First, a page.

In the trade show industry, the term “tension fabric graphic” or “stretch fabric graphic” is everywhere. If you’re new to trade shows or events or if you're just new to ordering displays, you may wonder what these terms actually mean in regards to your exhibit. In this post we’ll discuss what a tension fabric or stretch fabric graphic is, spoiler alert, they are the same thing. We will also discuss how designing for these graphics is different from traditional media and why tension graphics are so popular.
What is a tension fabric or stretch fabric graphic?
When you hear the term “tension fabric graphic” or “stretch fabric graphic” just know they are one in the same. From this point on we'll just refer to them as tension fabric graphics because that is the most common phrasing. A tension fabric graphic typically refers to a trade show display graphic made with a stretch polyester material. These graphics generally come in two styles.
1. “Pillowcase” Style
A “pillowcase” style graphic is a common term people use to describe a tension fabric graphic because it stretches over a display frame like a pillowcase would over a pillow. These graphics then zip shut on the bottom or side to give the display the needed tension to create the wrinkle free image. A good example of a pillowcase style graphic is the 10x10 Waveline Curved display kit.
2. Silicone Edge Graphic (SEG) Style
Silicone Edge Graphics are commonly referred to as just SEG graphics, and they are exactly as their name implies. These graphics typically have a ¼ inch to a ½ inch silicone edging on all sides of the graphic with splits in the silicone at all four corners. To install an SEG graphic, you roll and tuck the silicone edging into a channel running along the edge of the display frame. Once all four sides are installed, the tension on the material creates a very tight, wrinkle free graphic. For an example of this style display, see the Infinity Pro Backlit 10ft Trade Show Kit -10.01.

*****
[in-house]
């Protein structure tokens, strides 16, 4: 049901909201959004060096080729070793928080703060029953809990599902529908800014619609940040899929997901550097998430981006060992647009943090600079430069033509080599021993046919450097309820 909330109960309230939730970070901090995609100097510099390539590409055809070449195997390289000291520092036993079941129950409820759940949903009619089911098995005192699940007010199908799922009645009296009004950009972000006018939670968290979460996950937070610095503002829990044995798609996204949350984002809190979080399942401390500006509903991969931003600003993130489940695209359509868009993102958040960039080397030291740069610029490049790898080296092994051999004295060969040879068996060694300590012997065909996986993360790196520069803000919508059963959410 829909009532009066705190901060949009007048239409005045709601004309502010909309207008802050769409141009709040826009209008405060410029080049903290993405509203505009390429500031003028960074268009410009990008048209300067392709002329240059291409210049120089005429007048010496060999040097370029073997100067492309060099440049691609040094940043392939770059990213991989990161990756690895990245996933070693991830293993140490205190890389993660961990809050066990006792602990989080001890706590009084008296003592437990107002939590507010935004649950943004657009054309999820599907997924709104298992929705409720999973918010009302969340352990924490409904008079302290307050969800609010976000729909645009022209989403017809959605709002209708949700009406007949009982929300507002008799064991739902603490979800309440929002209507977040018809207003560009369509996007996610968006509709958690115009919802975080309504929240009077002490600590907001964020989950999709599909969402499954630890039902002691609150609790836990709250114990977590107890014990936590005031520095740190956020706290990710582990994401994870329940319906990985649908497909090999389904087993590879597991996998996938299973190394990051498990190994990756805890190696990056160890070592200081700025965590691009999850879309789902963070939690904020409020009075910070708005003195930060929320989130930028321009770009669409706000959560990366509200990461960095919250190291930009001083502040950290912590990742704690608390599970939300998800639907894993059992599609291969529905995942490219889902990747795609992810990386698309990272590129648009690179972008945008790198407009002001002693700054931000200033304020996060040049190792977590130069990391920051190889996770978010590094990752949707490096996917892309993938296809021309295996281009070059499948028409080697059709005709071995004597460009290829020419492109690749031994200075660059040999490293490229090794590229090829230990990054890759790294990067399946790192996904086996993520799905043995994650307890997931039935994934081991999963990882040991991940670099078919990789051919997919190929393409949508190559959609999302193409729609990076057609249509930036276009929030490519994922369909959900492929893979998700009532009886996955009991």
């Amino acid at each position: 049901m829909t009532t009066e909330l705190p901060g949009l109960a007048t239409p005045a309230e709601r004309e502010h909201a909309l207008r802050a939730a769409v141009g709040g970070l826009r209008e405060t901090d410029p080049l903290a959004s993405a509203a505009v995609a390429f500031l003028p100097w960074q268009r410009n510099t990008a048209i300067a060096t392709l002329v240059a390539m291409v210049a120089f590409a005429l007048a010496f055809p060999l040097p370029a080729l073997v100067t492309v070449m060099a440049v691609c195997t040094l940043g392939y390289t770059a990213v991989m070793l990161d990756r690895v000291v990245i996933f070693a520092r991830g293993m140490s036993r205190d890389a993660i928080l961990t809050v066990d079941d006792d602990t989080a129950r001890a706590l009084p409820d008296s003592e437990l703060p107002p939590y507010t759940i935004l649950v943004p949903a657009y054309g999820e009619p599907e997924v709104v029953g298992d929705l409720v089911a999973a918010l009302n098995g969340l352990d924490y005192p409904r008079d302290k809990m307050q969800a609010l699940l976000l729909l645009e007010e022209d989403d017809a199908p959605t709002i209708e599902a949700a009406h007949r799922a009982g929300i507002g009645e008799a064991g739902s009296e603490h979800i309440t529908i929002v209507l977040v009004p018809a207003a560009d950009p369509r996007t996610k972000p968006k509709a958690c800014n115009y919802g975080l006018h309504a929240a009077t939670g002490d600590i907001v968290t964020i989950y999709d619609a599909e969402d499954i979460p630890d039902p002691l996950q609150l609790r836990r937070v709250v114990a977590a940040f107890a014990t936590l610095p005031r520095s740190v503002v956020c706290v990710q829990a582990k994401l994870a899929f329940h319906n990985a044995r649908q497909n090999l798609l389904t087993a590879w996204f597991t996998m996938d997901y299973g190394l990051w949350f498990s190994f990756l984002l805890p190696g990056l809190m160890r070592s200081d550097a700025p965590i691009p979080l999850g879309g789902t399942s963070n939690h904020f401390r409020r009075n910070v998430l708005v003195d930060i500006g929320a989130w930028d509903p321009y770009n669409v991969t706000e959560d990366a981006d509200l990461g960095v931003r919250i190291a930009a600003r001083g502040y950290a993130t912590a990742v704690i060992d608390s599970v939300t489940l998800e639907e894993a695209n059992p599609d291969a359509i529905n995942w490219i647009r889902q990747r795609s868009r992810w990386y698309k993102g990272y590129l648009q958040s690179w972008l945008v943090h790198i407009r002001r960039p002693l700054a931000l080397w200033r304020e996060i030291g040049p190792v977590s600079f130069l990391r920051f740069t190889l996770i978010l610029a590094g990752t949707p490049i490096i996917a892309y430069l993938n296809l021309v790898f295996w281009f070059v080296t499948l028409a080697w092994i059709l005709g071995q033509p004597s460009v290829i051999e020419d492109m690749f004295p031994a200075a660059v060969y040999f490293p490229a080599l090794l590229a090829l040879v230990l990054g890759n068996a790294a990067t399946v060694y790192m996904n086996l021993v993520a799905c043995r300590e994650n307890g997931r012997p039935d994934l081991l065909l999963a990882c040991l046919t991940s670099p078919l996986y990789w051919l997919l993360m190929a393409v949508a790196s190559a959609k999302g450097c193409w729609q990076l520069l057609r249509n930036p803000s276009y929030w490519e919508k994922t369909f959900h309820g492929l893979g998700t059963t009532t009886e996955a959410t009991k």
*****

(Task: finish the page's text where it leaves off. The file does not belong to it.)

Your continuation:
What should you or your graphic designer know about preparing for a fabric trade show display design vs traditional print?
Creating a large scale design for a trade show booth graphic can be a little tricky. There are a few key points to consider when designing for a tension fabric print using the dye-sublimation printing process. If you aren't familiar with dye-sublimation printing, take a look at our quick “What is Dye-Sublimation Printing” post.
When designing a trade show display graphic, It’s vital to keep text within the “safe area”. While safe areas may seem a little narrow, this is to ensure that your text does not get distorted as it nears the frame, where the fabric will be tighter. This is one reason we also recommend limiting the overall text in your design. Including too much text in an exhibit can not only be overwhelming, it can waste valuable space.
2. Low Contrast Design
Low contrast designs are popular and they can give your branding an eye catching look and modern feel. While these can be a nice touch on most media options, they can present a problem on tension fabric graphics.